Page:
Silent Myocardial Ischemia: Proceedings of the Symposium on New Drugs and Devices October 15-16, 1987, Philadelphia, Pennsylvania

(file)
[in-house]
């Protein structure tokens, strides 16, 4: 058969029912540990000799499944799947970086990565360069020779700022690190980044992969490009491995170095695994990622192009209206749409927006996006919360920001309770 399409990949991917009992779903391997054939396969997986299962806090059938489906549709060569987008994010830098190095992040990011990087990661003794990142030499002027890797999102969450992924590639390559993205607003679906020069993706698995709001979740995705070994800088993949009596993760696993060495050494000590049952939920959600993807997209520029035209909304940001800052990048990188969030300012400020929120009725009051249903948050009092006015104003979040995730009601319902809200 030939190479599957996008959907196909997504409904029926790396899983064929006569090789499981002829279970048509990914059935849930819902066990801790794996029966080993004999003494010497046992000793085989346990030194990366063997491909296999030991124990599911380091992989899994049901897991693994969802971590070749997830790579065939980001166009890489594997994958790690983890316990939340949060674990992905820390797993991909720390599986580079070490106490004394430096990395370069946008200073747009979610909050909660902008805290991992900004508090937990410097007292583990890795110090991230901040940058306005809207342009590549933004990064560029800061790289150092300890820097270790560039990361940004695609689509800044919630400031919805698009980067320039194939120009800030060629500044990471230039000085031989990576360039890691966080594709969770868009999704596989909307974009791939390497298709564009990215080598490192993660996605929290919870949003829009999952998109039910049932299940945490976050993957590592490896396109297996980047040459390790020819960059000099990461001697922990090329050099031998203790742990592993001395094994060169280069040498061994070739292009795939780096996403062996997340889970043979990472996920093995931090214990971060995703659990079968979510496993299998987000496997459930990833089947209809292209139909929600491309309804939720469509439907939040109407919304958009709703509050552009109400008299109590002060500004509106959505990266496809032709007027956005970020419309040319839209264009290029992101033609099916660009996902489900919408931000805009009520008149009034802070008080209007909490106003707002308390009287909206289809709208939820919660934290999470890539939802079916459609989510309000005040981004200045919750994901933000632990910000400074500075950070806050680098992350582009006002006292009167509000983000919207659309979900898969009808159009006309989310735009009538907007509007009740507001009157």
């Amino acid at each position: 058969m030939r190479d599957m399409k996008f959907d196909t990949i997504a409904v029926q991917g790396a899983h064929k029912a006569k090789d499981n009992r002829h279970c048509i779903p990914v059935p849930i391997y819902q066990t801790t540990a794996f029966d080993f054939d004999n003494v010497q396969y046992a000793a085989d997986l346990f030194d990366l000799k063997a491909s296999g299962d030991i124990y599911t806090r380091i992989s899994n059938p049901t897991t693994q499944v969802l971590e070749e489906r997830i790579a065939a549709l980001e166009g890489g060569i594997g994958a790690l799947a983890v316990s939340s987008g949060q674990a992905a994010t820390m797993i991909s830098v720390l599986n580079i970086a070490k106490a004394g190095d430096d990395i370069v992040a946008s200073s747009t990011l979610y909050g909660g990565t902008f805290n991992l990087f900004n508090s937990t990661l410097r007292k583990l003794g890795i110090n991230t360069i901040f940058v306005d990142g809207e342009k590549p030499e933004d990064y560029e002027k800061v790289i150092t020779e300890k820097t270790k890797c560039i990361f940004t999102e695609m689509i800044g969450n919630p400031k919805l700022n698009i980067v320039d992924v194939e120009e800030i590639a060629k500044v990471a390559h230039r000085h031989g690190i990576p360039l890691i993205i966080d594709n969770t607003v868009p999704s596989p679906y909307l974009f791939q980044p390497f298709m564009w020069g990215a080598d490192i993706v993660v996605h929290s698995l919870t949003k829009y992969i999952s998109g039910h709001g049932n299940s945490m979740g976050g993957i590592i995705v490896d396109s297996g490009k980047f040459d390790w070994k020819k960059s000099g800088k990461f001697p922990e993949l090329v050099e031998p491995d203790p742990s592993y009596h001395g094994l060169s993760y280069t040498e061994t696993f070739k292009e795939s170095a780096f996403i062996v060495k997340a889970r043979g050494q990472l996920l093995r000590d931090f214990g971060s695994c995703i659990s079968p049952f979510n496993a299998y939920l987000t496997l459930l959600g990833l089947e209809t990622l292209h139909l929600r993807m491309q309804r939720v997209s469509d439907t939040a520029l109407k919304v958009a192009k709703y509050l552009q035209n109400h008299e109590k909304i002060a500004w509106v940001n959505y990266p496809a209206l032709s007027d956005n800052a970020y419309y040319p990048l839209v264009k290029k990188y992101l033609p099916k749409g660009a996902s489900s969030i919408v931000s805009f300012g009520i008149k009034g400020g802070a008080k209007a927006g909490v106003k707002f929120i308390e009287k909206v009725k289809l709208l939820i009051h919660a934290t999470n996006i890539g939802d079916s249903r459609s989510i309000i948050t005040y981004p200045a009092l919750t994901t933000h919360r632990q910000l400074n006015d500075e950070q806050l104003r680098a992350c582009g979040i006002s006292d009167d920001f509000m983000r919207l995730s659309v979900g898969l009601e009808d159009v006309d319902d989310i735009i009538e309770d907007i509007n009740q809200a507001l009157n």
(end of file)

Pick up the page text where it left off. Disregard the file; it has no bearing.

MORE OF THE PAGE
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Although some investigators have questioned the importance and even the existence of silent myocardial ischemia, documentation presented at this two day symposium leaves little doubt about its existence and importance. It has been estimated that about 3 million of the estimated 4 million angina sufferers in the United states have frequent episodes of silent myocardial ischemia. Although it is not possible to define how many Americans die due to silent ischemia, it has been suggested that the mortality rate may exceed hundreds of thousands of victims annually. Unfortunately, there still remains a lack of definitive information as to why some ischemic events are painless. Some suggest the concept that the location and size of the myocardium at jeopardy relates to pain, that the pain threshold varies from patient to patient or that there are neurological deficits in the myocardium of some patients with silent ischemia. Abnormalities in myocardial perfusion and function can occur without pain. An interesting observation presented by several investigators has been that when a coronary artery is occluded in man, no ischemic pain is perceived for the first 30 seconds. Only after a 30 second period or so of occlusion does angina occur. An even more confusing observation is that some 30 second periods of occlusion of the same vessel in the same patient results in angina while the next occlusion can be a totally silent event.